Tales of Old Lusitania/The Big-Bellied Chick

Tales of Old Lusitania - chapter 33 headpiece.jpg


A little chick, which was very precocious for its age, one fine summer day left its mother and its brothers and sisters to seek a livelihood for itself; and as it went along it came to a heap of mould, and, going up to the top, began to scratch the earth, and, greatly to its surprise and delight, found a bag of money hidden in the heap. The chick thought now that it would go to court, and present the bag of money to the king; so off it started.

On the way to the court it came to a river, and, finding that it could not cross it, said to the river: "Oh, river, draw back your waters, that I may cross you safely."

As the river took no notice of what it said, but continued to run its course as usual, the little chick drank up all the water, and so was able to cross to the other side.

The chick went on its way, and very soon met a fox, who stood in its path, and, as it could not pass him, it cried out: "Move out of the way, and let me pass."

But the fox looked at the little creature before him with contempt, and an expression of face which seemed to say: "If you don't take care, I'll gulp you down in a minute."

However, the fox was spell-bound by the chickling, for he was swallowed up himself by the little one he despised.

After a while, as the chick went along, it came to a pine tree, which, though the little chick spurred it and struck it angrily with its tiny wing, stood obstinately in the way, and would not move; so, without more ado, the chickling gobbled up the tree also.

It next met a wolf, who looked down fiercely at the little chick, and was ready to put his large paw upon it and crush it; but the impudent little thing stuck up its tiny head, and begged the wolf to turn aside and make room for it to pass. The big animal only stared at it, and would not move an inch; so the chick had no other remedy but to eat him up also.

Finally, as the chickling was passing by a field, a large horned owl that had a nest full of young ones on a tree near the path, flew at the chick's head and tried to fasten her talons in its tiny face; but, after repeated attacks, the little chick gulped down the owl.

Having got rid of this assailant, it went along merrily for three days and three nights, until it reached the king's palace, and asked to see the king; and when the king granted it an audience, it proudly presented his majesty with the bag of money. The king was glad to receive it, and then ordered the chick to be taken to the poultry yard, shut up in the hen-coop, and to be fed and well treated. But as soon as the chick found itself a prisoner in such a narrow space, it began to cry aloud, and from its wiry dungeon began to crow:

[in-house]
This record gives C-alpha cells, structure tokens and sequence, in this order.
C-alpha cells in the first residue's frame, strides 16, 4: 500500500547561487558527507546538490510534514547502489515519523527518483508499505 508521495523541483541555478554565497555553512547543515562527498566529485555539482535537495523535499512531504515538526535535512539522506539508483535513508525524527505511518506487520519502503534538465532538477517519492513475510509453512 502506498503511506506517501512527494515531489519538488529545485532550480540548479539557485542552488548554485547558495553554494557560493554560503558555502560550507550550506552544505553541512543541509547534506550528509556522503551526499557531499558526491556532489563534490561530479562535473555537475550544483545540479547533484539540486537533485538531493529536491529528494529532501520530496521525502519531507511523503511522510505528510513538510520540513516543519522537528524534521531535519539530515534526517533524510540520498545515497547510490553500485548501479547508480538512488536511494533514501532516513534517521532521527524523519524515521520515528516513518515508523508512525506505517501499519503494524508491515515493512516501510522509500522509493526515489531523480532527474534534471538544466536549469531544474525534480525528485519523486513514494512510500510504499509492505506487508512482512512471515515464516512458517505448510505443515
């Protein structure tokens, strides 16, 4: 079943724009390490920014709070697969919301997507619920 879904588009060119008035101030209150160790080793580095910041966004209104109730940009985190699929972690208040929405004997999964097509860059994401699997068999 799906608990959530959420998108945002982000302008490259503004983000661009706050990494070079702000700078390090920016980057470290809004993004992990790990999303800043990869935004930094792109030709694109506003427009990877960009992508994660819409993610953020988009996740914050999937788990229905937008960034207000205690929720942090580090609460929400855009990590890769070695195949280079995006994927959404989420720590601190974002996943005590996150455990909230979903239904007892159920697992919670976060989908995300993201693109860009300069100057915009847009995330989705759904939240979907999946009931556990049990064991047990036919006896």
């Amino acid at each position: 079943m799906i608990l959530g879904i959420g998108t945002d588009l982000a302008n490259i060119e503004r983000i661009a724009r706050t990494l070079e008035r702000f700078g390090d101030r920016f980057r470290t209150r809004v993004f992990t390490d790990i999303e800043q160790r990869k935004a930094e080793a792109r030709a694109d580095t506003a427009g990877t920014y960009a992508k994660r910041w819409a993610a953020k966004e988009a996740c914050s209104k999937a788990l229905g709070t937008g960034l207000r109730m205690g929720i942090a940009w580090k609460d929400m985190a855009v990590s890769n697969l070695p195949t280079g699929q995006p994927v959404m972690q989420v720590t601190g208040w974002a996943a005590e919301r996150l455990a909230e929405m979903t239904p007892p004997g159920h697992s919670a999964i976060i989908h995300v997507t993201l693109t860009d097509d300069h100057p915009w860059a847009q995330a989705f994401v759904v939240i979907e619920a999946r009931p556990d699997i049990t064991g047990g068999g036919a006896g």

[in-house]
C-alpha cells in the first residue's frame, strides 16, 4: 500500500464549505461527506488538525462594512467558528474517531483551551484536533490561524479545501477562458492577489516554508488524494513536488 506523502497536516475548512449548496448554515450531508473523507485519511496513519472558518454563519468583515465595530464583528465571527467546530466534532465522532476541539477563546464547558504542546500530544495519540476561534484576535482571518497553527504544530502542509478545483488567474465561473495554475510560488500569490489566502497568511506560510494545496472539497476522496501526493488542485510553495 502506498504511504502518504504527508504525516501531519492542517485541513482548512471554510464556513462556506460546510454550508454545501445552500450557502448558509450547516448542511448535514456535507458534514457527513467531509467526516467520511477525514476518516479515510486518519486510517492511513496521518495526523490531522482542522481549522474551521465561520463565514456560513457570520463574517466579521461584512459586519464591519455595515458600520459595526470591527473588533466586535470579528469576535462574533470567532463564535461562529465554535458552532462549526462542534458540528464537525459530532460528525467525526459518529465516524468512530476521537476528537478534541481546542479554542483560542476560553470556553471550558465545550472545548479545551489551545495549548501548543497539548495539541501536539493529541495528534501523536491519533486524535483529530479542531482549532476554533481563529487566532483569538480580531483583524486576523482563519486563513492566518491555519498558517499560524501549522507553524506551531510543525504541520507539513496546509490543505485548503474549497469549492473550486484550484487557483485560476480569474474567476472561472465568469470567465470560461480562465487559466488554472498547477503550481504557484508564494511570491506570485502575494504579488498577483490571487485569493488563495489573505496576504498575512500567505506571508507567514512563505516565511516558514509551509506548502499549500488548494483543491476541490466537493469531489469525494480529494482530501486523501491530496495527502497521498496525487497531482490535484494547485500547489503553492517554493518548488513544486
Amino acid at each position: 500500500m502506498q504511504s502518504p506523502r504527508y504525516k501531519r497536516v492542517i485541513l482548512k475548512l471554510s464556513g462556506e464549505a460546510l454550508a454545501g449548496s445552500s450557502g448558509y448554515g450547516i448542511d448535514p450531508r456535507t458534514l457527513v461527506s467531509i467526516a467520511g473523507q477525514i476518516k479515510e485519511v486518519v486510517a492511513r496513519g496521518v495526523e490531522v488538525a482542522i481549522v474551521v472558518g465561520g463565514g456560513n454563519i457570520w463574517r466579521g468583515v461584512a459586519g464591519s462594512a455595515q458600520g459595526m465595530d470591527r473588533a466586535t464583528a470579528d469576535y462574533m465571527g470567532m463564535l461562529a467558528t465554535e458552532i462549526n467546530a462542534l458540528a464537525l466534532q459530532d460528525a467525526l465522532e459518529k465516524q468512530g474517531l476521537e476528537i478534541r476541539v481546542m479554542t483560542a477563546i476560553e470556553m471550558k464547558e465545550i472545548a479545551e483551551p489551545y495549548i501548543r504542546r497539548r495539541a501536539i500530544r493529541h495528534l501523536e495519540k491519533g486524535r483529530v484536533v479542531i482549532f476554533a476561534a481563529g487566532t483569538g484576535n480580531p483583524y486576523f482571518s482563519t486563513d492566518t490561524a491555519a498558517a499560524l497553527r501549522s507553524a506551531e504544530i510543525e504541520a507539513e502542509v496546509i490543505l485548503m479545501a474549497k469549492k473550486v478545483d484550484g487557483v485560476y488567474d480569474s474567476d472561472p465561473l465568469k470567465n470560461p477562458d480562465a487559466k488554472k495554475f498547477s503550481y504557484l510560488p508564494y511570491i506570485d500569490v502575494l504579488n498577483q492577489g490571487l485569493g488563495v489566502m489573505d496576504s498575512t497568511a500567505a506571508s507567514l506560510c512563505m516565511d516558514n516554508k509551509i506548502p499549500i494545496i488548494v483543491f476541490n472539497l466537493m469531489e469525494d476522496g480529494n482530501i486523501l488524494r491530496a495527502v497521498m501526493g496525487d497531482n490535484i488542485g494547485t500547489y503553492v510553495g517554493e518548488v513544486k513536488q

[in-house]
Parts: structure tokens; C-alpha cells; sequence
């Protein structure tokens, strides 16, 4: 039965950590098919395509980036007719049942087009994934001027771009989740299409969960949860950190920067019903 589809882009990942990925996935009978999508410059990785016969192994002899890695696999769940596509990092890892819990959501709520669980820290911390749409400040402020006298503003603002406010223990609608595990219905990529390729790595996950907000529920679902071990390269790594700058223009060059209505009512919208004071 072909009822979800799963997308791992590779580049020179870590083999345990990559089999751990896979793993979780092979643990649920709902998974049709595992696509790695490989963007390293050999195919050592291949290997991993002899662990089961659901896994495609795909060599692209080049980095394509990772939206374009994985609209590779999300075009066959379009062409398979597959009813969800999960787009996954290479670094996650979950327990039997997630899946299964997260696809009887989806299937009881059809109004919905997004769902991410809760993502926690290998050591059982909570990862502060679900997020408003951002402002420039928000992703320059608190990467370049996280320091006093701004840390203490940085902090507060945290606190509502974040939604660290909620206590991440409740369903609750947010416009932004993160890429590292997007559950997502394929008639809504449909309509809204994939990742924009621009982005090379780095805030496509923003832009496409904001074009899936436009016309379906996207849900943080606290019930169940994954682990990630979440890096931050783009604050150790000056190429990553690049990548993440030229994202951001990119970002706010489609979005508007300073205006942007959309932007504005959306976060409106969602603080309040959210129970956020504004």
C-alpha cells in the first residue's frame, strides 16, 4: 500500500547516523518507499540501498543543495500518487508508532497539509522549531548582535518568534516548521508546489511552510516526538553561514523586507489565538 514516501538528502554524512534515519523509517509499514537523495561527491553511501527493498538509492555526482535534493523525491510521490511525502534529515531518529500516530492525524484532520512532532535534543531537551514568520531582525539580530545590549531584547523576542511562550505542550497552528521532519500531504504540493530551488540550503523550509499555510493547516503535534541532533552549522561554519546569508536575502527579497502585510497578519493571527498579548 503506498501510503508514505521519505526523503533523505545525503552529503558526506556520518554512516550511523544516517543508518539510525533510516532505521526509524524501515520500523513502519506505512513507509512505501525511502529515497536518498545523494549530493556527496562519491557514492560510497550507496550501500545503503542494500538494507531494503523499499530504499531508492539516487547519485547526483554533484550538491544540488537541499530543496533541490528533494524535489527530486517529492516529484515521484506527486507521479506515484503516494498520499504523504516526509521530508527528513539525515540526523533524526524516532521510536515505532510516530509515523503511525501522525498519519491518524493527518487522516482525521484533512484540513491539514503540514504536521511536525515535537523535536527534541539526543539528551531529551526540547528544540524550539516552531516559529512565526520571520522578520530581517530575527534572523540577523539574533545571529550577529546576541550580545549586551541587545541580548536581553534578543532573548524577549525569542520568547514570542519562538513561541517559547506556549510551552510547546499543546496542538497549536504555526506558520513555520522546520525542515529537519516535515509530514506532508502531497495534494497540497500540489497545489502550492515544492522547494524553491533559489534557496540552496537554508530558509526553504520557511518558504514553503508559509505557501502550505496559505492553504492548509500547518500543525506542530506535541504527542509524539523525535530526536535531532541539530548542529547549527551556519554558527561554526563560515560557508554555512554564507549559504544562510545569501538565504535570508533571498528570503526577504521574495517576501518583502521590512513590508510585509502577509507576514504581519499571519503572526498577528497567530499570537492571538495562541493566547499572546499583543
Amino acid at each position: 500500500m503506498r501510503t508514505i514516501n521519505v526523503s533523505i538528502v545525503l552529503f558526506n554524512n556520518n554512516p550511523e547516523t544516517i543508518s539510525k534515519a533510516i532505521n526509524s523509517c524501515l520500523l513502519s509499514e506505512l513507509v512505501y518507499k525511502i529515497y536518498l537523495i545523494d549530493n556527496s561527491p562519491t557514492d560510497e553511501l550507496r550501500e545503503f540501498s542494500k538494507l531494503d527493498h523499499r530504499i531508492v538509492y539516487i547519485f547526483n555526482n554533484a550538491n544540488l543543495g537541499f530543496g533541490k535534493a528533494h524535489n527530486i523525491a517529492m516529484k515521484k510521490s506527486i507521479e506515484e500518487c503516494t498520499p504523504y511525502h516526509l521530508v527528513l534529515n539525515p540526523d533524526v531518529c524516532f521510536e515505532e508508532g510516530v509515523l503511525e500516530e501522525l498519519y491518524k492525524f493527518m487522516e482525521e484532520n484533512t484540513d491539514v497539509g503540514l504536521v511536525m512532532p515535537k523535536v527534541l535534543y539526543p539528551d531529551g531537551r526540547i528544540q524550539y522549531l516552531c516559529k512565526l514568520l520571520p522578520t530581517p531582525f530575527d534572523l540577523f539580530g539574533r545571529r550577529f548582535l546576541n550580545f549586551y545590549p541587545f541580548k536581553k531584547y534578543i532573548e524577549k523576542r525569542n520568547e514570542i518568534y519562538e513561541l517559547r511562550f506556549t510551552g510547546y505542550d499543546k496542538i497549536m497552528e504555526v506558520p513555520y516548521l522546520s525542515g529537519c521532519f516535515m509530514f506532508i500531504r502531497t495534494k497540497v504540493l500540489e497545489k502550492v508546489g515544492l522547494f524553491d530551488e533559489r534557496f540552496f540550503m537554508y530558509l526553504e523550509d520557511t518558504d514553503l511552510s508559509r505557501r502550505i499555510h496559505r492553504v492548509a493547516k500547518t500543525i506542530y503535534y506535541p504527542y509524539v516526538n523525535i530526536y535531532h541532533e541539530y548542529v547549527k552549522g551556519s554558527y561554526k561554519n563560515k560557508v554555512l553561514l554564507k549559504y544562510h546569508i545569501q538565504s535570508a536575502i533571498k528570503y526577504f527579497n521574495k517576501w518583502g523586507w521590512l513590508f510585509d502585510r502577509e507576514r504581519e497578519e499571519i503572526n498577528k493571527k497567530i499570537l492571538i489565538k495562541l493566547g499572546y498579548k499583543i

Bring my money bag back to me!
My heart does ache
Fit to break.

But finding that no attention was paid to its cry, it opened its mouth wide and let out the fox it had swallowed, who soon made a meal of the other cocks and hens.

The king's servants immediately went and told his majesty what had happened, and the king commanded that the chick should be shut up in a cupboard; but when it was there, it began to sing as before:

Bring my money bag back to me!
My heart does ache
Fit to break.

But as they did not bring the money bag, it threw up the pine tree, which fell on the cups and glasses that were kept in the cupboard, which were all smashed into a thousand pieces.

The king then ordered the chick to be confined in the stable, but here it began to cry aloud and sing for its money bag as before; and, as the king seemed determined not to deliver up the coins, the chickling in revenge opened its mouth and ejected the wolf, who killed and ate up the horses.

The king, in despair, had the troublesome chick shut up inside an oil jar; but the chickling threw up the owl, and the bird drank up the oil.

The king was now fairly puzzled what else to do to keep the chick quiet and out of mischief; and after much consideration, determined to kill it by baking it. He ordered the oven to be heated, and the little creature to be put inside and baked; but even inside the oven this saucy bird began to cry and sing aloud, and then began to pour out of its mouth all the water it had drunk from the river. The water completely swamped the oven, put out the fire, and even the palace itself soon began to be flooded, the water reaching up to the very windows. But the king, wringing his hands in consternation and despair, ordered that the bag of money should be returned to the dreadful chick, and that it should be sent away at once, before it had time to throw up all the water it had drunk from the river.

The chick then returned home very contented, carrying the bag of money in its beak.